How do You Know Which Essential Oil Companies to Trust?
Essential oils and the companies that sell them are confusing. Everybody says they’re the best, the purest, and a lot of folks practically scare you to death about not using anything less than their “therapeutic” grade oils. Ever feel this way?
Me too. Especially when I was first getting into oils.
So, I’m gonna share with you some of the things, that over time, I’ve sorted out about buying EO’s.
“Therapeutic Grade” is a marketing term started and trademarked by one of the big EO companies to sell their products. Nothing wrong with that, but it gives the impression that there’s an official system of ‘grades’ for EO’s …and there’s no such thing in effect anywhere.
That’s not to say there’s something wrong with a company marketing their product. We allow for that every time we watch a commercial on tv and buy into the little sing-songy marketing jingle. It’s how the world works. And it’s fine. But, that’s all the words “therapeutic grade” amount to: a sales pitch. It’s a marketing gimmick.
There is NO OFFICIAL STANDARDIZED SYSTEM OF GRADING essential oils as better or worse than one another. That’s not to say “therapeutic grade” oils can’t be pure, but the point is neither do those words guarantee it in any way.
In actuality there’s very little regulation of anything in aromatherapy in the United States. So you do indeed want to be careful who you buy from, but you can’t decide that just by the words on the bottle.
Essential Oil Testing?
A lot of EO companies have purity testing reports on their websites, and claim to test every oil. This too is good, and it might be true and completely honest (and I’m not suggesting otherwise), but the problem comes when the testing is done by the company themselves. How does one really know whether they are true? Unless third-party testing is done, and published, by an independent source —completely without the company’s involvement, there’s always the possibility that it could be falsified.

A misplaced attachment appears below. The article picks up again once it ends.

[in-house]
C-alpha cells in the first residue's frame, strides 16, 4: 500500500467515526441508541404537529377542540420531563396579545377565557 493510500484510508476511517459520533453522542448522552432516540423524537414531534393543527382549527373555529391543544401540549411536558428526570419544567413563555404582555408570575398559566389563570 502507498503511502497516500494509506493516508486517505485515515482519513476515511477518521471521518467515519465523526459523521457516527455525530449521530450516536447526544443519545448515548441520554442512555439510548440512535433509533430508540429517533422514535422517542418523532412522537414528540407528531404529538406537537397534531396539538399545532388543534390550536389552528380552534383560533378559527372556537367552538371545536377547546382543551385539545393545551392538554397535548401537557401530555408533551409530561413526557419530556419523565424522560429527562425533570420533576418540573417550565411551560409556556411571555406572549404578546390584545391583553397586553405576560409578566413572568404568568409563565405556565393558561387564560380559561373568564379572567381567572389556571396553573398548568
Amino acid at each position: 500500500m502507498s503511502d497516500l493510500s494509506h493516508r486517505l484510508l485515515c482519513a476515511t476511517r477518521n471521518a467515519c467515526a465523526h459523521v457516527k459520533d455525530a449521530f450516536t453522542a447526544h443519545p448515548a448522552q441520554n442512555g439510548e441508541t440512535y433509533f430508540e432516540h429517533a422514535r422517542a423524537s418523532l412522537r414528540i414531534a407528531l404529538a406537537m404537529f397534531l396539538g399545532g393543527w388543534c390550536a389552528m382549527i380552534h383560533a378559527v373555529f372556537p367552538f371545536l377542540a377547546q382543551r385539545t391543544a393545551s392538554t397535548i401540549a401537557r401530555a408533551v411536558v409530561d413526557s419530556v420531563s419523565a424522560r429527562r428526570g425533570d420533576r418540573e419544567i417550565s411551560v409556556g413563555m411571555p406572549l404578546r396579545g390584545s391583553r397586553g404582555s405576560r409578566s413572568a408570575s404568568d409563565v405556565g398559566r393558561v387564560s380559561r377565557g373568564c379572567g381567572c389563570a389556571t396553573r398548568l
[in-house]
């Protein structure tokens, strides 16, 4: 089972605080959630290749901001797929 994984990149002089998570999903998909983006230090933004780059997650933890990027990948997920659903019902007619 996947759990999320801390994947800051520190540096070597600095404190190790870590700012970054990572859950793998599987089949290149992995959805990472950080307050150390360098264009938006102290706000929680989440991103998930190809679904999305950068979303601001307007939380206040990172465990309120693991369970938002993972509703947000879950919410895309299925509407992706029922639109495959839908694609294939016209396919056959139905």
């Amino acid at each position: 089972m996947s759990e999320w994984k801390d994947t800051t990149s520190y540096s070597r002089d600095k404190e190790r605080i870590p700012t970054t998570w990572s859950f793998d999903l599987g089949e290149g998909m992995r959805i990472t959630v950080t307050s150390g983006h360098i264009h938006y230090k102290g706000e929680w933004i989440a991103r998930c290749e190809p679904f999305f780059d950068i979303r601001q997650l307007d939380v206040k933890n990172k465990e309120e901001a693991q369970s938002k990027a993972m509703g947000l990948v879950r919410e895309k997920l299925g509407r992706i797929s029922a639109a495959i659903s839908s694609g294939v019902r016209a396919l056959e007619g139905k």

So, such testing is indeed good, but it still doesn’t really help the consumer to know absolutely 100% if the oils are truly pure.
Which comes down to… there isn’t any real way for the average consumer to be able to know that they’re getting a pure, quality oil. Unless— they’re willing and able to spend $200-300 for an independent GC/MS (purity) report to test each one. That’s THE only way that anyone can guarantee the essential oils they’re buying are truly pure.
And so we’re back to the same question….
How do You Know Which Essential Oil Companies to Trust?
Who Not to Trust
Well, let’s look at it backwards, and start with what to definitely not trust…
1. Don’t buy “oily” oils. While essential oils are called “oils”, you shouldn’t find them oily in the slightest. EO’s do have various textures, but “oily” isn’t one of them. So, if they have any oily feel to them, then they’re likely diluted with some kind of vegetable or nut oil.